Devoted to Christ
Dedicated to Excellence
Committed to Serve
Redeemer Christian High School is an independent, grades 9 through 12 Protestant high school serving students from Ottawa and the surrounding area. Visitors are always welcome. Call us to make an appointment to tour the school, meet our Principal or observe classes.
Redeemer Christian High School
Spring Membership Meeting, May 30, 2016
You're invited to join us for Redeemer's Spring Membership Meeting on Monday, May 30, 2016 at 7:30 p.m. If you like to socialize, come early for refreshments at 7 p.m. We'll have updates from the chair of the board, principal, and student council. Committee reports are written in the Redeemer Report. We'll also be electing one new board member. Brief bios on Henry Berghuis and Heather Hall are on page nine of the Redeemer Report.
Copies of the Report went home with students on Monday, others are in the mail. If you haven't received one yet , an online version of the newly redesigned Redeemer Report is available here.
Parents are reminded that time spent attending a membership meeting count towards volunteer hours for the year.
We hope to see you there.
Cinderella Confidential comes to the stage May 18th
Redeemer students are proud to present Eric Coble's Cinderella Confidential on Wednesday, May 18 at 7 p.m. at the school. This drama is a reworking of Cinderella's story for the media age.
The prince has the shoe. He's ready to wed. But who's the woman behind the foot? Two investigative reporters compete for the scoop of the century, interviewing everybody from a fairy godmother in desparate need of a day-planner to mice in the witness protection program. Look for cameos from Pinocchio, Jack and his cow, and other celebrities in this no-holds-barred exposé of the timeless love story and what it means to find--and TELL--the truth.
Tickets are $5 for students and $10 for adults and they are available at the school office. To reserve a ticket, email firstname.lastname@example.org. There is only one showing of the drama and seating is limited so reserve your tickets today to avoid disappointment.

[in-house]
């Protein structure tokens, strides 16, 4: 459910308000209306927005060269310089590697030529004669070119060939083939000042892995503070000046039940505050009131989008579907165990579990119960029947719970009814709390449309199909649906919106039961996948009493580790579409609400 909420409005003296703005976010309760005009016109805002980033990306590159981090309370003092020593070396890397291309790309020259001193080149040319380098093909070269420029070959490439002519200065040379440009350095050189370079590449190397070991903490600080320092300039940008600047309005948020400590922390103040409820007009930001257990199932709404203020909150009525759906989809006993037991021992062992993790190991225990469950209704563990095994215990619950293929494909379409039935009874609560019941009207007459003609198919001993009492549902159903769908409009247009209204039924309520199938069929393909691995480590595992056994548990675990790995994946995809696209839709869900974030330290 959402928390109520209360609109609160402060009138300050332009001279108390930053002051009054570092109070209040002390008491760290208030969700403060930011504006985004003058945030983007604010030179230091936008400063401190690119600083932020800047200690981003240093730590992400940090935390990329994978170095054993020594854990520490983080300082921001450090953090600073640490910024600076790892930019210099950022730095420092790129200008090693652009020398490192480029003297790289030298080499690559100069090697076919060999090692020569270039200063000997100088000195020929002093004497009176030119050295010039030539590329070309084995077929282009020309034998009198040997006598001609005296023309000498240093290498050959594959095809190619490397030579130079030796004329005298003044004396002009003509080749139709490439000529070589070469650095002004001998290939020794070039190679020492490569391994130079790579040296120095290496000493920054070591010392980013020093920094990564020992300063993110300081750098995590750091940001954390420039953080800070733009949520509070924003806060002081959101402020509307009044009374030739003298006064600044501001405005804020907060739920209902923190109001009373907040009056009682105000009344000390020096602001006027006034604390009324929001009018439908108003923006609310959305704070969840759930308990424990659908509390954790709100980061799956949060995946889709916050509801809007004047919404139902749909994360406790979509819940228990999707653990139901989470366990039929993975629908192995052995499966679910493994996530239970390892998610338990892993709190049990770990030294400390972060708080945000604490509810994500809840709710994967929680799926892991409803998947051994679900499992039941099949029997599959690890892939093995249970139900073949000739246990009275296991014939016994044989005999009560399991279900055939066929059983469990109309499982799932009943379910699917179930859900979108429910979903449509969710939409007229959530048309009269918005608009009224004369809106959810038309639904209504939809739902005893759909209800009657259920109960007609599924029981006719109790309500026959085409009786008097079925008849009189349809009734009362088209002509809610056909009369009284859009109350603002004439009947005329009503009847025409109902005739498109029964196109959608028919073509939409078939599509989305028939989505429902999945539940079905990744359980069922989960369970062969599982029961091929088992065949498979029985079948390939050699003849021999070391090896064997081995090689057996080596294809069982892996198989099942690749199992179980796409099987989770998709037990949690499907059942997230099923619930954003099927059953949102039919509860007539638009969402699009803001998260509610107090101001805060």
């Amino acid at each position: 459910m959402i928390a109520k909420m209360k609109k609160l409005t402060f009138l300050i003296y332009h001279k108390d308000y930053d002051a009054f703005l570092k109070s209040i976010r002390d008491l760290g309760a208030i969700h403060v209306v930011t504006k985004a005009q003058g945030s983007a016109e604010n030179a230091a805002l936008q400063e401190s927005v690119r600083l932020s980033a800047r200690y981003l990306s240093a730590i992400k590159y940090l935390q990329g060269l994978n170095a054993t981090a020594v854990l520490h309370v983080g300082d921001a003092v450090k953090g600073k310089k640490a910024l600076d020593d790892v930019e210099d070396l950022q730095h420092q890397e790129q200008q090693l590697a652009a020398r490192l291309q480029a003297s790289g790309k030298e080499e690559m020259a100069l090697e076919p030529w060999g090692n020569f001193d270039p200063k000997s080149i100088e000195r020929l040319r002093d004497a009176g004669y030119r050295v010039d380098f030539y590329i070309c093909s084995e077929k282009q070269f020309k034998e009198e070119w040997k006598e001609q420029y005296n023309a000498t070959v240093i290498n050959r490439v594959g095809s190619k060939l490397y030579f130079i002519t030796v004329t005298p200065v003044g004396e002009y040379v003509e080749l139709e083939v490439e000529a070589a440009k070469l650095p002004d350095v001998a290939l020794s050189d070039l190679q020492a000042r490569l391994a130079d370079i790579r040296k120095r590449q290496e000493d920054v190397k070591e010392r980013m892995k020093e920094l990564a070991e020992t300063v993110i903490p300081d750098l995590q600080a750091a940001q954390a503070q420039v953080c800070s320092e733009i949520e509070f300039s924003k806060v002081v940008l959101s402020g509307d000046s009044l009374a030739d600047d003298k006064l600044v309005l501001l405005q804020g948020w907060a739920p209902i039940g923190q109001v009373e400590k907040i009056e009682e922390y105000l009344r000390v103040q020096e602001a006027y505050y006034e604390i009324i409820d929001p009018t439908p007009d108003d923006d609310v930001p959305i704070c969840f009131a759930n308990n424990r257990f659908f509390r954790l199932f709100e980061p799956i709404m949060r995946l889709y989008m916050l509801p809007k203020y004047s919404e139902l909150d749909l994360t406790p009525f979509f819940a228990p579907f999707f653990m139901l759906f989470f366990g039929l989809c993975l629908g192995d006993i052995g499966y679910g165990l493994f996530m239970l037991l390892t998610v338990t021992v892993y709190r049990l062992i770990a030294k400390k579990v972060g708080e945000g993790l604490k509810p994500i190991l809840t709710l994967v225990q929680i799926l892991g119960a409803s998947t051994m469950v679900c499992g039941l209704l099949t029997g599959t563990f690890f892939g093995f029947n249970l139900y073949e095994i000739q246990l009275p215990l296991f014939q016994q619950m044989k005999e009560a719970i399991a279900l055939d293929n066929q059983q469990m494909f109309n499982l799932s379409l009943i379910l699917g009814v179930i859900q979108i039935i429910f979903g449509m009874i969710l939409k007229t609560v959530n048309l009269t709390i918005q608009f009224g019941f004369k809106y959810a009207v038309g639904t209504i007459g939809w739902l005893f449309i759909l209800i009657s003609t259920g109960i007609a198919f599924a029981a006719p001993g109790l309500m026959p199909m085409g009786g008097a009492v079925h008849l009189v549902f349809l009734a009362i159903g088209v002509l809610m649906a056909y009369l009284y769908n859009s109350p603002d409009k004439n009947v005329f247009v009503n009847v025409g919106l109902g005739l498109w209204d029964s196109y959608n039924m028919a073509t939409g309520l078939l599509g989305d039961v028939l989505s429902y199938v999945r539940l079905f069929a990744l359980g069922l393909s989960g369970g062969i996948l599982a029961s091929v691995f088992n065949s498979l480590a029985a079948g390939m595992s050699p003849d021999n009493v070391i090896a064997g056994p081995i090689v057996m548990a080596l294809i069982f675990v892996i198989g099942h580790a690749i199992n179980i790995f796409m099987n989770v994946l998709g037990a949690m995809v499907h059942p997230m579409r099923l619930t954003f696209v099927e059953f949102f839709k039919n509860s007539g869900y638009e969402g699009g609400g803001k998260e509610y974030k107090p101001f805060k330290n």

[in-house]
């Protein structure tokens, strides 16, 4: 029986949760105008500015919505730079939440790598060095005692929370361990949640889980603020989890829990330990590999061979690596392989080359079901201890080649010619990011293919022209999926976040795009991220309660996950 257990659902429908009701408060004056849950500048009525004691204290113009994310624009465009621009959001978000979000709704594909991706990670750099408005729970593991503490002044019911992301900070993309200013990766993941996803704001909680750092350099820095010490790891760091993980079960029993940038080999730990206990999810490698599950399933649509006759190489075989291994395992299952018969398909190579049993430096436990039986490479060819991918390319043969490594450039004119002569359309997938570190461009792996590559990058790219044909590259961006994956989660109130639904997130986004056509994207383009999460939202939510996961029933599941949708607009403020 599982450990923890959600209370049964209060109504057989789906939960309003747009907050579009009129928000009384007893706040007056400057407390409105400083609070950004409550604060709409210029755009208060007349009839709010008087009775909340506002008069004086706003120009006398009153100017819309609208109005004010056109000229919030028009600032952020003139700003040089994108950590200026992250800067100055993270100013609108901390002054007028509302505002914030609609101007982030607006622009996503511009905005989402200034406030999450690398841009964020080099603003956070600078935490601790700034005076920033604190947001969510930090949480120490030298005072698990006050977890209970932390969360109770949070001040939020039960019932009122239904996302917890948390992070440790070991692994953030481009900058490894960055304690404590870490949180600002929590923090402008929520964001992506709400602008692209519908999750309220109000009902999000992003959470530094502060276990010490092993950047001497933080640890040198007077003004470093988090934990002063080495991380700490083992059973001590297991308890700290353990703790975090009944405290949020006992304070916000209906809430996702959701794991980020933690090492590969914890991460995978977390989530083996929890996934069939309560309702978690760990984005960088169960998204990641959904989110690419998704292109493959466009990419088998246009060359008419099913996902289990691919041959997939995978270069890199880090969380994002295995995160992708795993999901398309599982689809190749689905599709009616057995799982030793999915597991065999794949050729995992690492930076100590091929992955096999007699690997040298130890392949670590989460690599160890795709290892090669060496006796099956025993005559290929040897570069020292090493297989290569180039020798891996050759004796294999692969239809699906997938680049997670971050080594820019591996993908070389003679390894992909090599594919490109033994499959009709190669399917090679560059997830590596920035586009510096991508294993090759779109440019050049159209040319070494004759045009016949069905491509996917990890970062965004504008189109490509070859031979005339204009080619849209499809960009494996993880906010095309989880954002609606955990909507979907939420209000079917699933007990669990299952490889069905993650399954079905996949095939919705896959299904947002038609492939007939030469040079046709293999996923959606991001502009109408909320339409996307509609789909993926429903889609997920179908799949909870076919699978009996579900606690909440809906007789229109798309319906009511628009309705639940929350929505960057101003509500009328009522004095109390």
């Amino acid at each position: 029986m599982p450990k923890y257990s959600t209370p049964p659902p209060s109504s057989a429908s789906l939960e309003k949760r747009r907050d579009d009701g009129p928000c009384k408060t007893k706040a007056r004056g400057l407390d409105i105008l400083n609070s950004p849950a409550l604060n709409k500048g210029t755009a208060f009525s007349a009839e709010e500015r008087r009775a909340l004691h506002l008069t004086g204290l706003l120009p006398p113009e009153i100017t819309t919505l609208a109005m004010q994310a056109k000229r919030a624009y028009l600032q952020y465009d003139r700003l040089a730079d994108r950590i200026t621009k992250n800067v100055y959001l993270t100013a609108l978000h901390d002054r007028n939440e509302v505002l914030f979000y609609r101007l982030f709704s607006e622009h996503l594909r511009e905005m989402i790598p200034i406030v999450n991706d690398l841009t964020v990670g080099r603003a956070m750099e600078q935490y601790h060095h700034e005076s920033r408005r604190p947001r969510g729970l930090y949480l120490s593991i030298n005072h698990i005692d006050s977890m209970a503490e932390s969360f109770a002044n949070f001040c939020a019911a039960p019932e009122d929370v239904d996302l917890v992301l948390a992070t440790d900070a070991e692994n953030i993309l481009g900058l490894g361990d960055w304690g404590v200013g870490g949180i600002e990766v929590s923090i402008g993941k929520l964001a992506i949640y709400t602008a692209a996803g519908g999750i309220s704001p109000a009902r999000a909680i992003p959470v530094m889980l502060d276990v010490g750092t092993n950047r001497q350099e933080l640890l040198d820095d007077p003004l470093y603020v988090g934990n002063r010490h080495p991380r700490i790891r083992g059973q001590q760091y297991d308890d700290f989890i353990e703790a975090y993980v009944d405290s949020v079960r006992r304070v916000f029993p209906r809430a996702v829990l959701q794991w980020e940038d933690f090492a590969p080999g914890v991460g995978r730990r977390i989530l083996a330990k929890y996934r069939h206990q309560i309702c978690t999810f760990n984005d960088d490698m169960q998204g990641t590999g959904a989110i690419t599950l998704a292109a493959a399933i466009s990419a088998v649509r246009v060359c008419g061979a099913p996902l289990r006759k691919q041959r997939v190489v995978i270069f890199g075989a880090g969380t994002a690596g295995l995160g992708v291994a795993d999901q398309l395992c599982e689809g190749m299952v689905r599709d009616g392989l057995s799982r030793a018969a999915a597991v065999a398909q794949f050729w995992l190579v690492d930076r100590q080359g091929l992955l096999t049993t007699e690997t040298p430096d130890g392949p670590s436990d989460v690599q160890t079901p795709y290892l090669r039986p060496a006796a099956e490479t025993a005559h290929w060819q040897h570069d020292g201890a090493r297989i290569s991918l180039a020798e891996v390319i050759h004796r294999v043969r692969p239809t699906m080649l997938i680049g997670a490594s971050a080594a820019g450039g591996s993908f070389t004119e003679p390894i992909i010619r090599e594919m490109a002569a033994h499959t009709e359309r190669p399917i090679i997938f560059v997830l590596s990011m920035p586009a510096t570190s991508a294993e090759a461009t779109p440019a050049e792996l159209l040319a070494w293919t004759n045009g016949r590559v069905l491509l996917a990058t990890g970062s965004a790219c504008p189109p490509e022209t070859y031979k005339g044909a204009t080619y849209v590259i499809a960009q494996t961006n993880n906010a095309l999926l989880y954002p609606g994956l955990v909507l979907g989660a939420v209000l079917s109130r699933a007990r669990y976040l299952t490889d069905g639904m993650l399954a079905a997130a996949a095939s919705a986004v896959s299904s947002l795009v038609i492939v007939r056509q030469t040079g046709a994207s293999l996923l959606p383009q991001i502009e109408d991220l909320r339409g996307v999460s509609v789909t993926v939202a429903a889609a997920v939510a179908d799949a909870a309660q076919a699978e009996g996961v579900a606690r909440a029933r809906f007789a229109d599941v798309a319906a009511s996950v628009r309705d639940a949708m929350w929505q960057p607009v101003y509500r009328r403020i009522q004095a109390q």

According to the Cleveland Dealer, this drama "freshens up what can be a shopworn tale with smiles and laughs, while making a social comment on our time. Perfectly fun!"
Redeemer students go the "Ugandan Mile" to raise $25, 600 for boys home
A small group of Ottawa students mobilized a huge amount of resources to make an enormous difference this month for a Ugandan boys' home half a world away. Just 80 students at Redeemer Christian High School raised $25,600 from friends, grandparents and businesses -- and from digging into their own pockets -- to support the Kwagala Ministries home, which has taken a dozen kids off the street in Jinja, Uganda.
The Redeemer student council dubbed it the Ugandan Mile, designed to have the students walk a metaphorical mile in the shoes of their brothers over in Africa in a 30-hour overnight weekend event at the school. They ate African bean stew and rice to get a sense of what the former street boys often eat.
"They're just kids like us, and they deserve education, safety and a home, and as Christians it's important that we help others," student council Co-President Mikaela Hummel said close to midnight on Friday night shortly before the school Skyped with the lads in Uganda.
Kwagala was founded by Redeemer Alumnus Robbie Palmer of Kanata and Congolese youth pastor Raoul Mugosa. Inspired by New York Times bestseller Kisses from Katie, Robbie went over to Uganda in 2012 on his earnings from working in the kitchen at the Canadian Forces' Connaught training range to see how he could help alleviate some of the troubles there. He linked up with Raoul, who had developed a relationship with a number of homeless kids and they rented a home and started Kwagala, operating on a shoestring and a prayer.
The money raised by the Redeemer community each year provides the majority of the funding needed to keep the home running, and the amount exceeded the target of $21, 500.
The funds help pay for the rent and food and education of the boys, who are trying to catch up on lost years of schooling. In the courtyard of their home, they performed an African dance in formation by Skype for the Redeemer students and teachers.
"That was the most amazing dance we've ever seen," teacher Dave Vance told Robbie and the dancers afterwards.
Part of the success in raising the money they did was the personal connection that has been developed in the past few years. The boys in Jinja regularly Skype with a homeroom in Redeemer, whose students get to know the name and personalities of one or two of their African brothers.
The Redeemer student council puts hefty work into making the Ugandan Mile a highlight of the year, organizing games, a coffee-house talent show, movies and even clean-up of the school rooms, making the kids work for their breakfast.
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